Democratic lawmakers on Monday introduced a bill that would require airlines to provide cash refunds to travelers when they cancel or significantly delay a flight.
The bill, which would codify a Department of Transportation rule mandating cash refunds, comes as passengers continue to grapple with widespread delays and cancellations stemming from technical problems and a shortage of workers.
The measure would also give travelers the right to a cash refund if they cancel their flight at least 48 hours before their scheduled departure. Airlines commonly give travelers a voucher that can only be used to purchase another ticket with that carrier and has an expiration date.
“Enough is enough: Travelers are sick of wasting their valuable time fighting the airlines to receive their legally-required cash refunds,” Sen. Ed Markey (D-Mass.) said in a statement. “And they are tired of making flight reservations months in advance, only to face a health scare that forces them to choose between canceling a nonrefundable flight, or traveling and risking the health of their fellow passengers.”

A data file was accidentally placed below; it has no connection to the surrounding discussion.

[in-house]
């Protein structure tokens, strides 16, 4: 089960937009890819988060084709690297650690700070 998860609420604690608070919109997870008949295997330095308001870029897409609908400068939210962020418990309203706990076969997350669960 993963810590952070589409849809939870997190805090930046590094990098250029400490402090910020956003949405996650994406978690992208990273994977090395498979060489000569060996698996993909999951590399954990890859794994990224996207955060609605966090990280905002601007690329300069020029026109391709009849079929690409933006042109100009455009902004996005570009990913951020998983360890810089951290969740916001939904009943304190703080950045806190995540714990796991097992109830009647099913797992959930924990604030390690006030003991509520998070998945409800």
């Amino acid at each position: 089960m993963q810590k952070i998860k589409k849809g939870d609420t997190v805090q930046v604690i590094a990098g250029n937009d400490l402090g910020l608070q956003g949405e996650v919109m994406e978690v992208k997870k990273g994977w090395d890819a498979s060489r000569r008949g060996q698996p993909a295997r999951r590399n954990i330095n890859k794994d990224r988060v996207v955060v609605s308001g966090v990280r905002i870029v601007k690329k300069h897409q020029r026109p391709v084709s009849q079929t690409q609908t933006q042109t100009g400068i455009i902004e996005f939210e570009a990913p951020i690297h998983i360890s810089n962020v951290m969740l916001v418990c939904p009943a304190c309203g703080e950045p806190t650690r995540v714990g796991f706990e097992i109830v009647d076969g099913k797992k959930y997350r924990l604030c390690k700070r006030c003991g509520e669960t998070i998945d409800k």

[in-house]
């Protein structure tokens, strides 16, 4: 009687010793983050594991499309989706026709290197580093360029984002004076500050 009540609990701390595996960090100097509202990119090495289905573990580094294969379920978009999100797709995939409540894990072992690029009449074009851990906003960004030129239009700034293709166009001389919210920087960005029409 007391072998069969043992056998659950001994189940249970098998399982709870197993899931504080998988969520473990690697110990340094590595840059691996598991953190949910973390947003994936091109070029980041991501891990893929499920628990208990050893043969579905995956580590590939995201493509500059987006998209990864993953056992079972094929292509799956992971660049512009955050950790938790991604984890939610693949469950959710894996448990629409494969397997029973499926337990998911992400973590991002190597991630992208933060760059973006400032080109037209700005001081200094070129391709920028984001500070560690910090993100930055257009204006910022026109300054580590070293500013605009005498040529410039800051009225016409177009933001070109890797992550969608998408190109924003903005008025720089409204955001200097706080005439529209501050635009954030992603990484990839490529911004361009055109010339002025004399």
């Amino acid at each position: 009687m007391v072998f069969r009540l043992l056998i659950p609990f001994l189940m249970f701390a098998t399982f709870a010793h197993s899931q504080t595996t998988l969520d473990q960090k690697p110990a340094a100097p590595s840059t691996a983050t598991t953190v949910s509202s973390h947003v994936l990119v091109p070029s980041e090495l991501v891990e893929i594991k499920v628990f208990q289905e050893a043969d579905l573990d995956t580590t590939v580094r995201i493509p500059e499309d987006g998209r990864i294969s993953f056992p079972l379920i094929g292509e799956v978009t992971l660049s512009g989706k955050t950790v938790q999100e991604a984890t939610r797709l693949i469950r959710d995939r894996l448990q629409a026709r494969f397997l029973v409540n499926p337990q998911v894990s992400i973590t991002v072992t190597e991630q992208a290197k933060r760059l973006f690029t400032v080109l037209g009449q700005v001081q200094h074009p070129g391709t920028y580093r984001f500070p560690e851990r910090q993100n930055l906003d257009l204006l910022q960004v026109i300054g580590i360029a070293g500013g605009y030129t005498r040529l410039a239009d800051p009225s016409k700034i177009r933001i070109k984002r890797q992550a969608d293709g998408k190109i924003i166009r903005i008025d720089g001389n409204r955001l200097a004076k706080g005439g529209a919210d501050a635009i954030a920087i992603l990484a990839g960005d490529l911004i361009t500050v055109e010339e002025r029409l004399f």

The Cash Refunds for Flight Cancellations Act is backed by Sens. Markey, Richard Blumenthal (Conn.), Elizabeth Warren (Mass.), and Sheldon Whitehouse (R.I.). Reps. Steve Cohen (Tenn.), Jesús García (Ill.) and Jamie Raskin (Md.) are introducing a companion bill in the House.
Supporters of the bill say that airlines often offer customers a voucher without informing them that they are legally entitled to a cash refund if their flight is cancelled. They point to a 2021 Wall Street Journal investigation revealing that top airlines racked up $10 billion in unused travel credits at the end of 2020 as travelers canceled their trips due to COVID-19.
The bill would require airlines to provide refunds within 30 days of a canceled flight, or a voucher, if the customer prefers, that would be redeemable indefinitely.
Travelers have inundated lawmakers with complaints about flight disruptions and refunds after high-profile meltdowns this summer. American carriers canceled roughly 1,400 flights over the Fourth of July weekend and more than 3,400 flights over the Juneteenth holiday weekend, according to analytics firm masFlight.